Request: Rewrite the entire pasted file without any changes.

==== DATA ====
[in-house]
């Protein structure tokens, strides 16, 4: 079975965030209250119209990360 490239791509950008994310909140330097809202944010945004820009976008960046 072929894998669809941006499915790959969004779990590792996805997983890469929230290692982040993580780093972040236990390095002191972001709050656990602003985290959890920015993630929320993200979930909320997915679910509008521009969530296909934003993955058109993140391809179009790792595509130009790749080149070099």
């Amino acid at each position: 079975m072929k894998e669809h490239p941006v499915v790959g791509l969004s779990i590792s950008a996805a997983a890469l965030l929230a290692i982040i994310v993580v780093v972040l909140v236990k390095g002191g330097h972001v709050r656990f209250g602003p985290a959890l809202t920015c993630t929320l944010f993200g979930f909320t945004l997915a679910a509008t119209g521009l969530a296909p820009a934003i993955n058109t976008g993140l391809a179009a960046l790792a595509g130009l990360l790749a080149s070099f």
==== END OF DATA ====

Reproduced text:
[in-house]
């Protein structure tokens, strides 16, 4: 079975965030209250119209990360 490239791509950008994310909140330097809202944010945004820009976008960046 072929894998669809941006499915790959969004779990590792996805997983890469929230290692982040993580780093972040236990390095002191972001709050656990602003985290959890920015993630929320993200979930909320997915679910509008521009969530296909934003993955058109993140391809179009790792595509130009790749080149070099």
């Amino acid at each position: 079975m072929k894998e669809h490239p941006v499915v790959g791509l969004s779990i590792s950008a996805a997983a890469l965030l929230a290692i982040i994310v993580v780093v972040l909140v236990k390095g002191g330097h972001v709050r656990f209250g602003p985290a959890l809202t920015c993630t929320l944010f993200g979930f909320t945004l997915a679910a509008t119209g521009l969530a296909p820009a934003i993955n058109t976008g993140l391809a179009a960046l790792a595509g130009l990360l790749a080149s070099f």